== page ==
Chemical signature of Eurois occulta L. outbreaks in the xylem cell wall of Salix glauca L. in Greenland

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  • Angela Luisa Prendin
  • Marco Carrer, University of Padova, Padova, Italy
  • ,
  • Nanna Bjerregaard Pedersen, The Young Academy at the Royal Danish Academy for Sciences and Letters & The Lundbeck Foundation
  • ,
  • Signe Normand
  • Jørgen Hollesen, The National Museum of Denmark
  • ,
  • Urs Albert Treier
  • Mario Pividori, University of Padova, Padova, Italy
  • ,
  • Lisbeth Garbrecht Thygesen, 1Copenhagen University Hospital, Copenhagen, Denmark. 2Aarhus University Hospital, Aarhus, Denmark. 3University of Copenhagen, Copenhagen, Denmark. 4Odense University Hospital, Odense, Denmark.

Insect defoliations are a major natural disturbance in high-latitude ecosystems and are expected to increase in frequency and severity due to current climatic change. Defoliations cause severe reductions in biomass and carbon investments that affect the functioning and productivity of tundra ecosystems. Here we combined dendro-anatomical analysis with chemical imaging to investigate the direct and lagged effects of insect outbreaks on carbon investment. We analysed the content of lignin vs. holocellulose, i.e. unspecified carbohydrates in xylem samples of Salix glauca L. collected at Iffiartarfik, Nuuk fjord, Greenland, featuring two outbreak events of the moth Eurois occulta L. Cross sections of the growth rings corresponding to both outbreaks ±3 years were analysed using confocal Raman imaging to identify possible chemical signatures related to insect defoliation on fibres, vessels, and ray parenchyma cells and to get insight into species-specific defence responses. Outbreak years with narrower rings and thinner fibre cell walls are accompanied by a change in the content of cell-wall polymers but not their underlying chemistry. Indeed, during the outbreaks the ratio between lignin and carbohydrates significantly increased in fibre but not vessel cell walls due to an increase in lignin content coupled with a reduced content of carbohydrates. Parenchyma cell walls and cell corners did not show any significant changes in the cell-wall biopolymer content. The selective adjustment of the cell-wall composition of fibres but not vessels under stressful conditions could be related to the plants priority to maintain an efficient hydraulic system rather than mechanical support. However, the higher lignin content of fibre cell walls formed during the outbreak events could increase mechanical stiffness to the thin walls by optimizing the available resources. Chemical analysis of xylem traits with Raman imaging is a promising approach to highlight hidden effects of defoliation otherwise overlooked with classical dendroecological methods.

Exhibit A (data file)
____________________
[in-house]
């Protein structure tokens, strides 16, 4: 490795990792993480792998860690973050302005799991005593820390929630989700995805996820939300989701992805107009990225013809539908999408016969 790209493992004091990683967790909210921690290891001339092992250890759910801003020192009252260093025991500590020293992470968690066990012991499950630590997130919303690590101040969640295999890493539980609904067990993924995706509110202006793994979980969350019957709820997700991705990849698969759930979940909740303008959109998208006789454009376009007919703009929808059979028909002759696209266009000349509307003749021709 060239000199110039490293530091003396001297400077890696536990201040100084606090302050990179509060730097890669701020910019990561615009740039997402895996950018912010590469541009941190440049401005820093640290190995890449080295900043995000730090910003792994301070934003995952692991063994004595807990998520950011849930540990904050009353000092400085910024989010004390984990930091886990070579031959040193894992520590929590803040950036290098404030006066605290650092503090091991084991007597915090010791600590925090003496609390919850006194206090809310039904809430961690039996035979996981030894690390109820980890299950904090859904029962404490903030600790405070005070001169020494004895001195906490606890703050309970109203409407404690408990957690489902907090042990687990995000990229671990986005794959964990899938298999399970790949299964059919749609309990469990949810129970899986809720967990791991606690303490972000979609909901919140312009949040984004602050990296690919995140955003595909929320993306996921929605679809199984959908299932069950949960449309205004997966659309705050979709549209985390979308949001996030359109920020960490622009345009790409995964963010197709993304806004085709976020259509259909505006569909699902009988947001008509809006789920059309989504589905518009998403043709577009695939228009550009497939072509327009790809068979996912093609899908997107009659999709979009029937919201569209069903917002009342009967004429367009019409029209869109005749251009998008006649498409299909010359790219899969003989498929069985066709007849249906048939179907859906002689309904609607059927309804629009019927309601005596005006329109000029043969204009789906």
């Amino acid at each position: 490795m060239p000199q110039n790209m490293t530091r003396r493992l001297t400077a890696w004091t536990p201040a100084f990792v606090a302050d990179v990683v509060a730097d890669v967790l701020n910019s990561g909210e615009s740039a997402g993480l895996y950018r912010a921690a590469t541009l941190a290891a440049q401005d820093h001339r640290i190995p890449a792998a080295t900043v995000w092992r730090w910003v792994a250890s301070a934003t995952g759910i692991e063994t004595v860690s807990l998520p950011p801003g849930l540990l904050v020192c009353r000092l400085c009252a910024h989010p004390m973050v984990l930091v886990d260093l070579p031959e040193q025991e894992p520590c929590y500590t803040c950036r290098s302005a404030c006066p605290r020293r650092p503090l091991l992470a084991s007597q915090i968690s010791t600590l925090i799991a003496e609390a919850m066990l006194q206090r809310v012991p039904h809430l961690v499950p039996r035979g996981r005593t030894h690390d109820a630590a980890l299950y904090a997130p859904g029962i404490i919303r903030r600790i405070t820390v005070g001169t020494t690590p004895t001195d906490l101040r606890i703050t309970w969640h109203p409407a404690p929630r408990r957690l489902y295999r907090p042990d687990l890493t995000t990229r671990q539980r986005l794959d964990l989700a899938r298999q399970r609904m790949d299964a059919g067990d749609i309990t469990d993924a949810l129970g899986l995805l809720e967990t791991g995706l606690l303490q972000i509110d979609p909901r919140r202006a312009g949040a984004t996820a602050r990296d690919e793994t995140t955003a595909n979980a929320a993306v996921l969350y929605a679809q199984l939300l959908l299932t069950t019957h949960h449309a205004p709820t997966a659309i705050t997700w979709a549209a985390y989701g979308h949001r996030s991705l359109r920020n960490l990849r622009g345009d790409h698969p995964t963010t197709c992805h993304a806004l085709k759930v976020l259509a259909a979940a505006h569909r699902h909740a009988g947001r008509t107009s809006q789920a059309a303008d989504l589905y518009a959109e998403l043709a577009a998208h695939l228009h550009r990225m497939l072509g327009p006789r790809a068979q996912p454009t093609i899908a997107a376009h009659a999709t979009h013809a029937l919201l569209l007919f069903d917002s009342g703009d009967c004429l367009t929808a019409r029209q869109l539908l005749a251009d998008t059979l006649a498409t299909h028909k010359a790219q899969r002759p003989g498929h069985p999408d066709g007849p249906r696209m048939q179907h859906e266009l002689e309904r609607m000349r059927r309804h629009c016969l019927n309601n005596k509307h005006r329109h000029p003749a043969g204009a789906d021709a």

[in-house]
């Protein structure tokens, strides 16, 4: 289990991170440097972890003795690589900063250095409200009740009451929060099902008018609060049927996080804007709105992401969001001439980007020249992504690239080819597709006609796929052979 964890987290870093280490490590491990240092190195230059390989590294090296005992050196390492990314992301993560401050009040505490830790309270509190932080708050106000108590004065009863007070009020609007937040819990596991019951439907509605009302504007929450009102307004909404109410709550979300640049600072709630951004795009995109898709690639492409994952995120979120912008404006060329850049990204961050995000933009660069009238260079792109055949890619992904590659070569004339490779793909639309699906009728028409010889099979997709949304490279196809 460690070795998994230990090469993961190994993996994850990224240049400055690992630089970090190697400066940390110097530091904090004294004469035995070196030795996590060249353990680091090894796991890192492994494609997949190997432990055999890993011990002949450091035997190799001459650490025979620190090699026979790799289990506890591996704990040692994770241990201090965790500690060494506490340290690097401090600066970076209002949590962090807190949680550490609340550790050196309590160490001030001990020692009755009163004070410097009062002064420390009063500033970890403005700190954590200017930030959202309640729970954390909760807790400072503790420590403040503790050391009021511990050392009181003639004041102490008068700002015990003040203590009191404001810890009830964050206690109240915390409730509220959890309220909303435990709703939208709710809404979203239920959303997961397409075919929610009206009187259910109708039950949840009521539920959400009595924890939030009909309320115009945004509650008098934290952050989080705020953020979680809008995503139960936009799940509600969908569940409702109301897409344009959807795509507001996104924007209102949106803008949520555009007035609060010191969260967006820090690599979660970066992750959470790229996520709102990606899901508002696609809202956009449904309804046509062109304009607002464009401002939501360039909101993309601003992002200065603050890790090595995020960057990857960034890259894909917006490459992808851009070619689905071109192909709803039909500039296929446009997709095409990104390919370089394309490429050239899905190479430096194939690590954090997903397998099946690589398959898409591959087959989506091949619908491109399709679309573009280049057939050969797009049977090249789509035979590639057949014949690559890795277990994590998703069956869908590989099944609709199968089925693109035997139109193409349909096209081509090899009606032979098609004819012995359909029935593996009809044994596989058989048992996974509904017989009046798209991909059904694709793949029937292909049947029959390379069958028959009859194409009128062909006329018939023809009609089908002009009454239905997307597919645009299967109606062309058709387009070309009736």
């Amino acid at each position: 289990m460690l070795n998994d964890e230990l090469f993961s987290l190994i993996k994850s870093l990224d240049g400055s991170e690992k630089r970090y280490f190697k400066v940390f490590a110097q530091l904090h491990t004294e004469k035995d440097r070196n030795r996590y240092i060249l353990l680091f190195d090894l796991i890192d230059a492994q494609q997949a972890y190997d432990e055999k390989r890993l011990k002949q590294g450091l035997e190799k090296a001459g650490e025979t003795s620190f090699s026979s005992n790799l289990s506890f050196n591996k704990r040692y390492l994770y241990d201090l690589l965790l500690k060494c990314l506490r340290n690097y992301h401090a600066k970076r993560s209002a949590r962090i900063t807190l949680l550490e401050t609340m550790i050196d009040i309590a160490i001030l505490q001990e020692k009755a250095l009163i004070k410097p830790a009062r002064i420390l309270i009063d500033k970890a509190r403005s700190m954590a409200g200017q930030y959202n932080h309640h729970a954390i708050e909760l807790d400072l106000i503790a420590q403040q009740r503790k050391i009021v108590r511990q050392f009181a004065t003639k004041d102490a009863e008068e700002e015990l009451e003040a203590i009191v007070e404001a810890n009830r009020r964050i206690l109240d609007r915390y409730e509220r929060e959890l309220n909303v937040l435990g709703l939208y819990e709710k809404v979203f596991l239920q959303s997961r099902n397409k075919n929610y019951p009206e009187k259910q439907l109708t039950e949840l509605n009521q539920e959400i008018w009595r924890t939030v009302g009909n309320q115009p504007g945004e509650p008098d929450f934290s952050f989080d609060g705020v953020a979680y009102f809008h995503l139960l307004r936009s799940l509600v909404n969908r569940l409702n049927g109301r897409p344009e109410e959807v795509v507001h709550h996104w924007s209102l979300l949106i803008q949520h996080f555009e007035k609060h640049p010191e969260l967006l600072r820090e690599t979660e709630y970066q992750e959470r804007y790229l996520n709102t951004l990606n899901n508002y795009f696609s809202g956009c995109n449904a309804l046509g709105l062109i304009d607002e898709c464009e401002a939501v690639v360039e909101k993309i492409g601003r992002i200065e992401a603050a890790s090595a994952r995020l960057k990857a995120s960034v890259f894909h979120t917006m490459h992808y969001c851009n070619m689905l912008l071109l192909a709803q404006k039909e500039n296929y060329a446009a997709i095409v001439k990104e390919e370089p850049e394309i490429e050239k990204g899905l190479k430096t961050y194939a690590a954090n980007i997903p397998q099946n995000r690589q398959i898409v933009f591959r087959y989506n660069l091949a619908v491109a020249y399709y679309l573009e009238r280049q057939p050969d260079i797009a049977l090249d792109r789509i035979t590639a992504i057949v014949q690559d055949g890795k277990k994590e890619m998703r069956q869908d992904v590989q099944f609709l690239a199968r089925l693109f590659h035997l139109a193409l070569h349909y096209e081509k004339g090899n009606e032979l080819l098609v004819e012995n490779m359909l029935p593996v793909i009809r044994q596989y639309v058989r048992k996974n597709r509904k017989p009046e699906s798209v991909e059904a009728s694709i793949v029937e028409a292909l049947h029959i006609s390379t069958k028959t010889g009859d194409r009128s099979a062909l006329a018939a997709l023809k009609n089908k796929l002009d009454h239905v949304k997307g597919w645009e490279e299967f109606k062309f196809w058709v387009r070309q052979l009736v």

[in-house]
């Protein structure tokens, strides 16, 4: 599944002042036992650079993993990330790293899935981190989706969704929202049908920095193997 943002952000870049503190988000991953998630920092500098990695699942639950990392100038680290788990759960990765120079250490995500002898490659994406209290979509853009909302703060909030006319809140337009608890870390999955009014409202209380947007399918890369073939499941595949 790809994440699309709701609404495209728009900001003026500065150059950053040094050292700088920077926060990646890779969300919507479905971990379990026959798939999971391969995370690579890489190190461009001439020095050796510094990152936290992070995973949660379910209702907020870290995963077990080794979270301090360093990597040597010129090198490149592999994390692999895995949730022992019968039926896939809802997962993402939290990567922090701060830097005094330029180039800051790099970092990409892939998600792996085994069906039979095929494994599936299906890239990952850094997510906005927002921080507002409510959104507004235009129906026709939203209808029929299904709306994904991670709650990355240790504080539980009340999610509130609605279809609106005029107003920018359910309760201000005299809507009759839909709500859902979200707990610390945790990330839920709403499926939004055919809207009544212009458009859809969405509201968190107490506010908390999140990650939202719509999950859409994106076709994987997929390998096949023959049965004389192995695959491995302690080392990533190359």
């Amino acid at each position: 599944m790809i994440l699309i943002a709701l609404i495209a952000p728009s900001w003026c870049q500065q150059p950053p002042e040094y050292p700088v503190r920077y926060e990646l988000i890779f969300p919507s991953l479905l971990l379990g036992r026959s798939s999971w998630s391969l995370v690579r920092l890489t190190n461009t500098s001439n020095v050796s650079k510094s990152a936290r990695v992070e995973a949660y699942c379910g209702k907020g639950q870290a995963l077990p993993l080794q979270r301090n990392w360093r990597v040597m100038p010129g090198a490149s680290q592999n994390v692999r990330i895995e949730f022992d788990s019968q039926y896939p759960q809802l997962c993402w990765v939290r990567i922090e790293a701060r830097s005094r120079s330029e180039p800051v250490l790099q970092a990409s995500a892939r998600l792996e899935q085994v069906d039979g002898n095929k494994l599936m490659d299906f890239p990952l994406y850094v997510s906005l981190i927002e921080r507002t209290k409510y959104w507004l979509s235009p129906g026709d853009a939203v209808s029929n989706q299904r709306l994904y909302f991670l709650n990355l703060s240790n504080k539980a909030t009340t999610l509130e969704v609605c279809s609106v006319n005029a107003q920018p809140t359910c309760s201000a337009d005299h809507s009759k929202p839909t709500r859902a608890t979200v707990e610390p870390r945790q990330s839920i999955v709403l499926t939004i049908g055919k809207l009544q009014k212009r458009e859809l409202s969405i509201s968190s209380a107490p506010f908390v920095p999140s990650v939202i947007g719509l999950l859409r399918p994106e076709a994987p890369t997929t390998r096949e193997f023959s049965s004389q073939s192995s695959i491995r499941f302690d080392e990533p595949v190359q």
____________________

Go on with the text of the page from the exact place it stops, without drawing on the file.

OriginalsprogEngelsk
Artikelnummer144607
TidsskriftThe Science of the Total Environment
Vol/bind764
Antal sider12
ISSN0048-9697
DOI
StatusUdgivet - apr. 2021

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